X and X v. Belgium: a missed opportunity for the CJEU to rule on the state’s obligations to issue humanitarian visa for those in need of protection

By Helena De Vylder, lawyer at the Flemish Integration Agency (Agentschap voor Integratie en Inburgering)

On 7 March 2017, the Court of Justice of the European Union (CJEU) gave a preliminary ruling in the case PPU X and X v. Belgium. Against the recommendations of the Advocate General, the CJEU left the responsibility for granting humanitarian visas with the Member States. It argued that, although the request for a visa was formally submitted on the basis of Article 25 Visa Code, the situation at stake fell outside the scope of the Visa Code. The applicants submitted the request with the intention to apply for asylum as soon as possible upon their arrival in Belgium and to stay there as refugees, while the Visa Code only covers short-term visa. Continue reading

V.M. and others v. Belgium: The tragic story of yet another “disappeared case”

Guest post by Moritz Baumgärtel, lecturer and researcher at the Department of European and International Public Law at Tilburg University. Moritz recently defended his PhD at the Université libre de Bruxelles. His project was a part of the IAP research network “The Global Challenge of Human Rights Integration: Towards a Users’ Perspective”.

On 17 November 2016, the Grand Chamber of the European Court of Human Rights decided to strike off its list of cases the application in V.M. and others v. Belgium. The case concerned the reception conditions and the exposure to a risk of inhumane and degrading treatment of a Roma family in the context of a “Dublin transfer” from Belgium to France. The matter was referred to the Grand Chamber following a judgment of the Second Section on 7 July 2015, which had found violations of articles 3 and 13 of the ECHR. In striking out the application because the lawyer failed to maintain contact with the clients, the Grand Chamber added yet another chapter to the already lengthy volume on “disappeared cases”. The Court’s decision raises serious questions regarding the effectiveness of its remedies and the problems it poses for strategically minded lawyers in the migration domain.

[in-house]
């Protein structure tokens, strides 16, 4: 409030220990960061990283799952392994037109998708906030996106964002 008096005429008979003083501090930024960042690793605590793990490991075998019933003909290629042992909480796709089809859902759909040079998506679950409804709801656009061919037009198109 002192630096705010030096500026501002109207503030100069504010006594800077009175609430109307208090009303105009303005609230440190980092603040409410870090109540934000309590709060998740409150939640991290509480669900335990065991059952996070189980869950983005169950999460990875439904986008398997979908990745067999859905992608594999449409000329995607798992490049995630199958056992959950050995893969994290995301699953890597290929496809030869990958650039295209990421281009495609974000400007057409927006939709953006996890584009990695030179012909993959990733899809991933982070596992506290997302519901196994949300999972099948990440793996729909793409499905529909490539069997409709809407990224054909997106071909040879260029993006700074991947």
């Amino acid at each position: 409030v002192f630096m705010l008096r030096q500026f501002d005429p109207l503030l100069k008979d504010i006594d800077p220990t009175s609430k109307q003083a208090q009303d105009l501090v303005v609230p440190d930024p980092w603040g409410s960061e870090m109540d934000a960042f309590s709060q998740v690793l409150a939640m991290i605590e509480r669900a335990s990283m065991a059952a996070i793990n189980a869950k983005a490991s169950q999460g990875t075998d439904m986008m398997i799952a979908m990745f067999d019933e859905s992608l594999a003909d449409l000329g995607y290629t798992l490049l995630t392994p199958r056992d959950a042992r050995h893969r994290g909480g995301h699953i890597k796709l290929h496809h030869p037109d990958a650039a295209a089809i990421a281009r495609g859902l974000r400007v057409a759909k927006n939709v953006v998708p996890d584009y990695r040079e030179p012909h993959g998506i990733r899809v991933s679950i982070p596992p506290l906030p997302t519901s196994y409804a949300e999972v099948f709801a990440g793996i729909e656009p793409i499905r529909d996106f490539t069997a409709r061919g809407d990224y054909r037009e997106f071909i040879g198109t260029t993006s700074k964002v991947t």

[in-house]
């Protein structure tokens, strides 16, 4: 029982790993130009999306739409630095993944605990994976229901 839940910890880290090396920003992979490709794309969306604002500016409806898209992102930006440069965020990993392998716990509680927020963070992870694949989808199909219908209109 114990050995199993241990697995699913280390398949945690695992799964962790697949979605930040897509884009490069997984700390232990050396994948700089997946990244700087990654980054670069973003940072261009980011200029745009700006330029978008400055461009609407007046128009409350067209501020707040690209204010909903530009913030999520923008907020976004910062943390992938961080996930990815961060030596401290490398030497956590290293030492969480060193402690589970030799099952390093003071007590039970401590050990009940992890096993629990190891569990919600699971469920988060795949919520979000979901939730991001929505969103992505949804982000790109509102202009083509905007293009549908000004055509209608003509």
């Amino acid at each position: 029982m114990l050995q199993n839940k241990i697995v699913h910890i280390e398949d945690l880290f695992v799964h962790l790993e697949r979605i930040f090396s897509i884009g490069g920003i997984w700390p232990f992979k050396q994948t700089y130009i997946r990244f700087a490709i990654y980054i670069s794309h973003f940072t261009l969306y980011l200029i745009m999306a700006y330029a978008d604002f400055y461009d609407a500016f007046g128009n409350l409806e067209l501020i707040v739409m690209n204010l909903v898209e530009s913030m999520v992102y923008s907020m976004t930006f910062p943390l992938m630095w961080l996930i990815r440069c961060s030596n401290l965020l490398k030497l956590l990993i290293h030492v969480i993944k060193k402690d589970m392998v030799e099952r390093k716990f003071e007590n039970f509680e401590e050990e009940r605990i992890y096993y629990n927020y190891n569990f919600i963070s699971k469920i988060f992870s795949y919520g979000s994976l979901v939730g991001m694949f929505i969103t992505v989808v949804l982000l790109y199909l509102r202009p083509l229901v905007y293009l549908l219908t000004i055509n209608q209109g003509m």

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On a positive note: B.A.C. v. Greece

By Ellen Desmet, assistant professor of migration law at Ghent University.

On 13 October 2016, the European Court of Human Rights unanimously found in B.A.C. v. Greece that the Greek state’s omission to decide on an asylum application during more than twelve years violated Article 8 as well as Article 13 in conjunction with Article 8. The Court also considered that there would be a violation of Article 3 in conjunction with Article 13, if the applicant would be returned to Turkey without an assessment ex nunc by the Greek authorities of his personal situation.

This is the first time that the Court finds that an asylum seeker’s prolonged precarious and uncertain situation, due to an unjustified lack of action by the government as regards his asylum request, constitutes a violation of the right to respect for private life as guaranteed by Article 8 ECHR.

The judgment (only in French) has been discussed by Markos Karavias on EJIL: Talk!, and was mentioned by Benoit Dhondt on this blog in a comparative perspective, namely as a promising decision standing in contrast to the striking out of Khan v. Germany by the Grand Chamber. This post provides a complementary analysis of the Court’s considerations under Article 8 ECHR.

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Khan v. Germany, Episode II: The Empire strikes out

Guest post by Benoit Dhondt, Belgian lawyer specialized in migration and refugee law. As a teaching assistant, he is also connected to the Human Rights Centre of Ghent University, more specifically its Human Rights and Migration Law Clinic.

Several practitioners were disappointed with the road the ECtHR traveled in Khan v. Germany last year. With the Grand Chamber referral, hope rose for a more sensible approach and greater protection standards for mentally ill migrants on the verge of expulsion. Alas, the Grand Chamber has struck out the case, leaving us with more questions than answers. In what follows I will give a brief description of the case after which I will delve a little bit deeper into some of the issues the decision to strike out has left untouched.